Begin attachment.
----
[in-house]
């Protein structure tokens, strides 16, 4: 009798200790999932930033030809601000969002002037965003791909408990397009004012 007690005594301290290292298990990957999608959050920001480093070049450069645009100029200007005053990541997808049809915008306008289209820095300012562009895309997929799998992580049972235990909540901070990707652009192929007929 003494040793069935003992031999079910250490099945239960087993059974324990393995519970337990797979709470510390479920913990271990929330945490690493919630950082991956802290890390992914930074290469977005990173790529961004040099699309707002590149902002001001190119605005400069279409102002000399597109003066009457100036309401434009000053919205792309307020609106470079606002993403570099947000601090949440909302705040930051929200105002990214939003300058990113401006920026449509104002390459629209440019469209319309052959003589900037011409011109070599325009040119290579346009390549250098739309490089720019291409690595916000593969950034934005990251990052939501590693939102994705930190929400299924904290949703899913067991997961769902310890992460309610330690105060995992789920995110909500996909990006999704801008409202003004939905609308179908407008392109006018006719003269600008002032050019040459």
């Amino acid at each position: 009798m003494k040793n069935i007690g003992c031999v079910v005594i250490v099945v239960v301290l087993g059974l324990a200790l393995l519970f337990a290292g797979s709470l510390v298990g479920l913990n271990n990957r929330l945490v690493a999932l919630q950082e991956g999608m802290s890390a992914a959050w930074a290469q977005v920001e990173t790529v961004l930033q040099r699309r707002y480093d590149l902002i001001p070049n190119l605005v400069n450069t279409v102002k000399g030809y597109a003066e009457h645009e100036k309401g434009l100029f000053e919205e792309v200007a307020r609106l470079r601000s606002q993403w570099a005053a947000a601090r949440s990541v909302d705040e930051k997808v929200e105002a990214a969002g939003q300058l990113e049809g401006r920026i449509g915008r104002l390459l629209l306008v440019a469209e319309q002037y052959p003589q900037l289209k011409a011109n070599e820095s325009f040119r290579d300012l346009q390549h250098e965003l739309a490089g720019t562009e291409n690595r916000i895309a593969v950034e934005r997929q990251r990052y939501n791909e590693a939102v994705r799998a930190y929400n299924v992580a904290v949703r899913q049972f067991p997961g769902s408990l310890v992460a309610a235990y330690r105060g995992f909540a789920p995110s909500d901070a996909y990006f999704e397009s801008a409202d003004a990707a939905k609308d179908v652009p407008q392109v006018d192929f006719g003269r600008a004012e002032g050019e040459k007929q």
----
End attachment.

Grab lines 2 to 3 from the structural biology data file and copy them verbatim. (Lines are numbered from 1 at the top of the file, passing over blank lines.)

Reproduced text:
């Protein structure tokens, strides 16, 4: 009798200790999932930033030809601000969002002037965003791909408990397009004012 007690005594301290290292298990990957999608959050920001480093070049450069645009100029200007005053990541997808049809915008306008289209820095300012562009895309997929799998992580049972235990909540901070990707652009192929007929 003494040793069935003992031999079910250490099945239960087993059974324990393995519970337990797979709470510390479920913990271990929330945490690493919630950082991956802290890390992914930074290469977005990173790529961004040099699309707002590149902002001001190119605005400069279409102002000399597109003066009457100036309401434009000053919205792309307020609106470079606002993403570099947000601090949440909302705040930051929200105002990214939003300058990113401006920026449509104002390459629209440019469209319309052959003589900037011409011109070599325009040119290579346009390549250098739309490089720019291409690595916000593969950034934005990251990052939501590693939102994705930190929400299924904290949703899913067991997961769902310890992460309610330690105060995992789920995110909500996909990006999704801008409202003004939905609308179908407008392109006018006719003269600008002032050019040459």
């Amino acid at each position: 009798m003494k040793n069935i007690g003992c031999v079910v005594i250490v099945v239960v301290l087993g059974l324990a200790l393995l519970f337990a290292g797979s709470l510390v298990g479920l913990n271990n990957r929330l945490v690493a999932l919630q950082e991956g999608m802290s890390a992914a959050w930074a290469q977005v920001e990173t790529v961004l930033q040099r699309r707002y480093d590149l902002i001001p070049n190119l605005v400069n450069t279409v102002k000399g030809y597109a003066e009457h645009e100036k309401g434009l100029f000053e919205e792309v200007a307020r609106l470079r601000s606002q993403w570099a005053a947000a601090r949440s990541v909302d705040e930051k997808v929200e105002a990214a969002g939003q300058l990113e049809g401006r920026i449509g915008r104002l390459l629209l306008v440019a469209e319309q002037y052959p003589q900037l289209k011409a011109n070599e820095s325009f040119r290579d300012l346009q390549h250098e965003l739309a490089g720019t562009e291409n690595r916000i895309a593969v950034e934005r997929q990251r990052y939501n791909e590693a939102v994705r799998a930190y929400n299924v992580a904290v949703r899913q049972f067991p997961g769902s408990l310890v992460a309610a235990y330690r105060g995992f909540a789920p995110s909500d901070a996909y990006f999704e397009s801008a409202d003004a990707a939905k609308d179908v652009p407008q392109v006018d192929f006719g003269r600008a004012e002032g050019e040459k007929q």